Once ensconced in a frantically-sought hotel room, we remind ourselves that I’m supposed to be enjoying a birthday meal tonight, so we put out an online shout to various groups asking for recommendations in Carlisle. We get plenty of suggestions but one name keeps recurring. Alexandro’s Greek Restaurant. And, as it transpires, humping our baggage in the direction of our hotel, we happen to walk right past the place. Kismet? Perhaps. At any rate, I venture inside and am able to secure a table for two.

A few hours later, we’re back, suitably fortified by a couple of drinks at the rather swish (but very friendly) Barton’s Yard, just a few steps away. The place is busy – it’s a Friday night after all – and we settle down to look at the extensive menu, while the unmistakable sound of bazoukis twang happily away in the background. Memories of tavernas on remote Greek islands come drifting back to me. We notice that, for thirty pounds a head, we can order a three course mezze – a chef’s selection of all the best dishes on offer. This absolves us of the responsibility of actually making a decision so we order that and settle back in our seats. We don’t have to wait long.

The starters arrive in a cluster because they’re all designed to go together. There’s a delectable trio of dips, freshly made hummus, tzatziki and taramosolata, with a bowl of fresh bread and a grilled pitta .There are kaserokoketes, deep fried croquettes stuffed with mixed cheeses, there’s sarmadakia, vine leaves stuffed with rice and raisins, as well as a bowl of fasolia fournou, a delightfully spiced stew of butter beans with tomato, chilli and oregano. Of course, I’ve eaten all of these before – usually on Greek holidays – but they are perfectly executed and mouthwateringly indulgent. We polish them off very quickly indeed.

The main courses follow swiftly on. There’s a generous platter of barbecued chicken on skewers, succulent and delicately spiced, and a beef stifado, slow-cooked until it virtually melts in the mouth. There’s moussaka (of course there’s moussaka!) but this is better than most I’ve sampled over the years, full of flavour and splendidly aromatic. Then there’s a wonderful Horiatiki – a Greek salad, which features chunks of some of the best feta I’ve tasted on this side of the Mediterranean, and just in case we can find room for it, there’s also a bowl of saffron rice.

We’ve often observed that it’s generally the puddings that let a restaurant down, but happily this is not the case here. The final platter features chunks of baklava, given a festive twist by the inclusion of mincemeat. This is a substance I usually dislike but not so here, because the result is gorgeously gooey and rather splendid. So are the karydopita, slices of walnut and cinnamon sponge soaked in vanilla and lemon syrup and topped with crushed walnuts. Add a couple of scoops of homemade ice cream and a selection of soft fruit and we are struggling to finish, but reluctant to leave so much as a crumb.

Alexandro’s is a family-run business that nails its objectives with aplomb. The staff are friendly and informative, and the atmosphere is relaxed. I really have no complaints. Should you find yourself in Carlisle with time on your hands, a visit to this fabulous Greek restaurant should be high on your ‘to do’ list. It doesn’t entirely make up for being stuck in the wrong city at an awkward time of year, but it certainly helps.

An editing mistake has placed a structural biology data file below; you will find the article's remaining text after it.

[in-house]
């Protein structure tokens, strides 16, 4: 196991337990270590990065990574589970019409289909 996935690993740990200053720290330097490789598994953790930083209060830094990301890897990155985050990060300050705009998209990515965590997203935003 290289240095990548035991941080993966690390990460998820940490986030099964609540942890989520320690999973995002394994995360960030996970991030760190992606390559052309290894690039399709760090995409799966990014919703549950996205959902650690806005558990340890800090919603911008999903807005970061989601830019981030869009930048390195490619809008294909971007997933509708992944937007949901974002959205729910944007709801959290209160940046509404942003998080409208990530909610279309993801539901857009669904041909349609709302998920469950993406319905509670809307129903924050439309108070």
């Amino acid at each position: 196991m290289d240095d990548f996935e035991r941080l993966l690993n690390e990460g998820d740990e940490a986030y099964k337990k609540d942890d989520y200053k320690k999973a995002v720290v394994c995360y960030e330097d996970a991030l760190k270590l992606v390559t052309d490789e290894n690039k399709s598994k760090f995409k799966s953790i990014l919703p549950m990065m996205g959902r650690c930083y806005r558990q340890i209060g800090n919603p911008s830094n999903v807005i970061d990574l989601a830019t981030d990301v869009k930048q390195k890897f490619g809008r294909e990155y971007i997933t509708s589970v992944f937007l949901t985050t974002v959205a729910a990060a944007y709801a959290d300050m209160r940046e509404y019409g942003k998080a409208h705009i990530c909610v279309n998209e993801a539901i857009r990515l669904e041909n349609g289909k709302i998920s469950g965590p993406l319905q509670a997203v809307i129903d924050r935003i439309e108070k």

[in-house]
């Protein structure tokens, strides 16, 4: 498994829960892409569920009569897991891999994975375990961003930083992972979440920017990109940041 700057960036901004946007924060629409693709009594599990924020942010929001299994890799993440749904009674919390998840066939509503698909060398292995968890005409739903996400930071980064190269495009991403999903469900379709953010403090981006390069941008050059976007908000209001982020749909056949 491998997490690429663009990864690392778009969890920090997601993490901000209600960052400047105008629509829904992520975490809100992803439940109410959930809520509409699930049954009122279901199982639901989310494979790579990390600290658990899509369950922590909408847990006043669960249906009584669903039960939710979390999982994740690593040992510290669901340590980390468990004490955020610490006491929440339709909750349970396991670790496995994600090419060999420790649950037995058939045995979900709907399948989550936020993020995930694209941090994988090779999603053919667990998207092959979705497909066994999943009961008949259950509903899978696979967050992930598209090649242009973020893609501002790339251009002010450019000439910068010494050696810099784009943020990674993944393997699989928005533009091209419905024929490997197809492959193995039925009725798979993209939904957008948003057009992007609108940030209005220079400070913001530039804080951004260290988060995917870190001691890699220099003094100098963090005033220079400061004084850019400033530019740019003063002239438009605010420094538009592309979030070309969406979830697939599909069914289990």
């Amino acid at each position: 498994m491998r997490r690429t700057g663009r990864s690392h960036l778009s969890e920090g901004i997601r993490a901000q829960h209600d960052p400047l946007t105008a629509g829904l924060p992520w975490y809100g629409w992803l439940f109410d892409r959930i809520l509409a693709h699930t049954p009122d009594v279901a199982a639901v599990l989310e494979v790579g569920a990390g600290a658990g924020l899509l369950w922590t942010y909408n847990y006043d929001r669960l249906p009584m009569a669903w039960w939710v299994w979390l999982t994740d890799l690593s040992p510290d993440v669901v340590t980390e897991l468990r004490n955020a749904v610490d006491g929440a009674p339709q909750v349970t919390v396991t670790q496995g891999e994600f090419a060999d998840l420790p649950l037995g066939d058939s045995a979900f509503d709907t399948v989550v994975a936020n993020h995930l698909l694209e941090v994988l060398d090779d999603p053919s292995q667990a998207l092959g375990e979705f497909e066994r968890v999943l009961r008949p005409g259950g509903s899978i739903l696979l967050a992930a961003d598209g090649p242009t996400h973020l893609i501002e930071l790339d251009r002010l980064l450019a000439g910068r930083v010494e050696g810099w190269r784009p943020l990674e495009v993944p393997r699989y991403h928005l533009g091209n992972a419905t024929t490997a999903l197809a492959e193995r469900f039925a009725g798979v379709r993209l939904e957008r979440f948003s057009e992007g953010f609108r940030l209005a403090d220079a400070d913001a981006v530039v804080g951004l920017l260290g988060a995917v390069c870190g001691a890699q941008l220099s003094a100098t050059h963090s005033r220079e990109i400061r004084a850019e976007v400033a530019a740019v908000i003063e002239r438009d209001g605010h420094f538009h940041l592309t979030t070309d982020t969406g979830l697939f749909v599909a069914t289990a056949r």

4.6 stars

Philip Caveney

Kora by Tom Kitchin


Bruntsfield Place, Edinburgh

We visited Kora a few days after it opened, back in July, and loved it. But then it was in its infancy, and Mr Kitchin was a friendly and visible presence. The perfect storm of Brexit, COVID and cost-of-living crisis means that restaurants are even more vulnerable than they were before, and he was clearly focused on giving this place a decent start. The question is, five months on, with a slightly longer menu and the restaurant staff given more autonomy, is Kora still delivering five star meals?

The answer is: yes. Yes, it is.

It’s a welcoming place, with a cosy, informal vibe; the staff are warm without being overbearing, professional without being stuffy. The diners before us are running a little late, so we have to wait a while for our table, but we’re happy enough to sit at the bar with some wine (a Chilean Sauvignon Blanc), perusing the menu. It’s hard to pick from the delights on offer.

In the end, we both opt for the salmon starter. This comprises two thick slices of smoked salmon, served with a buckwheat galette, spinach, a perfectly poached egg and a buttery hollandaise sauce. It’s mouthwateringly-wonderful: the thick orange yolk cascading over everything; the salmon robust yet still delicate. It’s a great beginning!

My main course is the Sika deer: a venison pithivier with some medium rare roasted loin, both cooked to perfection. I’m worried before it arrives that it’ll be too much, too rich, with all the pastry and red meat, but it’s perfectly judged, so that I feel satisfied rather than bloated. This comes with celeriac, which, although not my favourite vegetable, is beautifully cooked, and complements the meat well. Perhaps it would be better to have something fresh and green to offset all that richness, but this is just a minor quibble.

Philip has the partridge, which comes en croute, with a roasted leg on the side, as well as some salsify. This is succulent, well-spiced and subtly flavoured, the pastry flaky and crisp. He declares it to be ‘faultless’ and relishes every mouthful.

Philip’s pudding is chocolate, i.e. warm doughnut balls, a dark chocolate sauce, and Chantilly cream. It’s one of those dishes that makes you say ‘oooh’ a lot; it feels indulgent and nostalgic in equal measure. My cinnamon is something of an eye-opener, so much more than its description gives away. A real contender for my ‘Off Menu dream meal dessert’, this consists of a cinnamon panna cotta, served with tart, crisp pieces of apple and an apple sorbet, with a small, warm cinnamon bun on the side. I just know I’ll be ordering this again before too long.

We decline coffee, pay our bill, and head off into the cold, night air. Kora is only a ten minute walk from home; what a privilege to live so near a place as stellar as this.

5 stars

Susan Singfield

Dine Murrayfield – Wine Club


Murrayfield Place, Edinburgh